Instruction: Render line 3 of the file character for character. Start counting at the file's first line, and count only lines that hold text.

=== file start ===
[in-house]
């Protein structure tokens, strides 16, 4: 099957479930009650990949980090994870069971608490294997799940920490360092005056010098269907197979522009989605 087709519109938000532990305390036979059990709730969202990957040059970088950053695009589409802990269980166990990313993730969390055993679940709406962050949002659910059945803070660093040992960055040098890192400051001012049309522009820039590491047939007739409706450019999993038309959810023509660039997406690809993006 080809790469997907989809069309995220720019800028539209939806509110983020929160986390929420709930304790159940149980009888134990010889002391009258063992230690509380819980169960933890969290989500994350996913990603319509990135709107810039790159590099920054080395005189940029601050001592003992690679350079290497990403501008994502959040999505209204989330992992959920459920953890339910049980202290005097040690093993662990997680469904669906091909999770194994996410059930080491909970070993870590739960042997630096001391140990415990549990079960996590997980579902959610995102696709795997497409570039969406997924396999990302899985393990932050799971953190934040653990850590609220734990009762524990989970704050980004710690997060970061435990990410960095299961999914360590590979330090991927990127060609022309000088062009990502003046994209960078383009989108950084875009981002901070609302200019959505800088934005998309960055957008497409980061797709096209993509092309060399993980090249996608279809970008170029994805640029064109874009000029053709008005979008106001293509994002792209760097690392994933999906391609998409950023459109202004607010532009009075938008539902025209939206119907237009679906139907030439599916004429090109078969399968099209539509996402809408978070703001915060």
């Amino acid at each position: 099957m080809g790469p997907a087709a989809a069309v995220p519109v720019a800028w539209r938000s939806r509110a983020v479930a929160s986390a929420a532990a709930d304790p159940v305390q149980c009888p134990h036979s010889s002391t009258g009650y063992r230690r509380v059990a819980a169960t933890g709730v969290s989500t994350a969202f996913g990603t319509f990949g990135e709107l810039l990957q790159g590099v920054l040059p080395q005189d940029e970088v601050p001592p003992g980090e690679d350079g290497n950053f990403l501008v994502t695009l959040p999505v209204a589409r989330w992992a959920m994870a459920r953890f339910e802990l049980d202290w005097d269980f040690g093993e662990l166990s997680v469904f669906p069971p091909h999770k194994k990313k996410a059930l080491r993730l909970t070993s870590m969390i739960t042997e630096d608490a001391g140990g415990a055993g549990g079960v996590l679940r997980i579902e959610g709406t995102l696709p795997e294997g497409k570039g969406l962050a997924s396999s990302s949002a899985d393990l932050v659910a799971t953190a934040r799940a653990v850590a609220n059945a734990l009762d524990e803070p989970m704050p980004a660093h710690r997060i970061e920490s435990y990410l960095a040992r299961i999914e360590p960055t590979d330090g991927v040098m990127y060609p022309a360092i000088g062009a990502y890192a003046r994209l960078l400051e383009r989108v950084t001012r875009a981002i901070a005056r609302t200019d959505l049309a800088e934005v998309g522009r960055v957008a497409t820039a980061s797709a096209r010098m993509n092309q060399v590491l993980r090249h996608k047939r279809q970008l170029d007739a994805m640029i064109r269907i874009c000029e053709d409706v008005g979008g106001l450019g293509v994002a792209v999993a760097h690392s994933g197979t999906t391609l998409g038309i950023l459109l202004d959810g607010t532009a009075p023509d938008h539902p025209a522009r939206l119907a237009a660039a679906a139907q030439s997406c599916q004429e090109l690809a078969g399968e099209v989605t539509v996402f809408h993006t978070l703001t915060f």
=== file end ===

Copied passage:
């Amino acid at each position: 099957m080809g790469p997907a087709a989809a069309v995220p519109v720019a800028w539209r938000s939806r509110a983020v479930a929160s986390a929420a532990a709930d304790p159940v305390q149980c009888p134990h036979s010889s002391t009258g009650y063992r230690r509380v059990a819980a169960t933890g709730v969290s989500t994350a969202f996913g990603t319509f990949g990135e709107l810039l990957q790159g590099v920054l040059p080395q005189d940029e970088v601050p001592p003992g980090e690679d350079g290497n950053f990403l501008v994502t695009l959040p999505v209204a589409r989330w992992a959920m994870a459920r953890f339910e802990l049980d202290w005097d269980f040690g093993e662990l166990s997680v469904f669906p069971p091909h999770k194994k990313k996410a059930l080491r993730l909970t070993s870590m969390i739960t042997e630096d608490a001391g140990g415990a055993g549990g079960v996590l679940r997980i579902e959610g709406t995102l696709p795997e294997g497409k570039g969406l962050a997924s396999s990302s949002a899985d393990l932050v659910a799971t953190a934040r799940a653990v850590a609220n059945a734990l009762d524990e803070p989970m704050p980004a660093h710690r997060i970061e920490s435990y990410l960095a040992r299961i999914e360590p960055t590979d330090g991927v040098m990127y060609p022309a360092i000088g062009a990502y890192a003046r994209l960078l400051e383009r989108v950084t001012r875009a981002i901070a005056r609302t200019d959505l049309a800088e934005v998309g522009r960055v957008a497409t820039a980061s797709a096209r010098m993509n092309q060399v590491l993980r090249h996608k047939r279809q970008l170029d007739a994805m640029i064109r269907i874009c000029e053709d409706v008005g979008g106001l450019g293509v994002a792209v999993a760097h690392s994933g197979t999906t391609l998409g038309i950023l459109l202004d959810g607010t532009a009075p023509d938008h539902p025209a522009r939206l119907a237009a660039a679906a139907q030439s997406c599916q004429e090109l690809a078969g399968e099209v989605t539509v996402f809408h993006t978070l703001t915060f």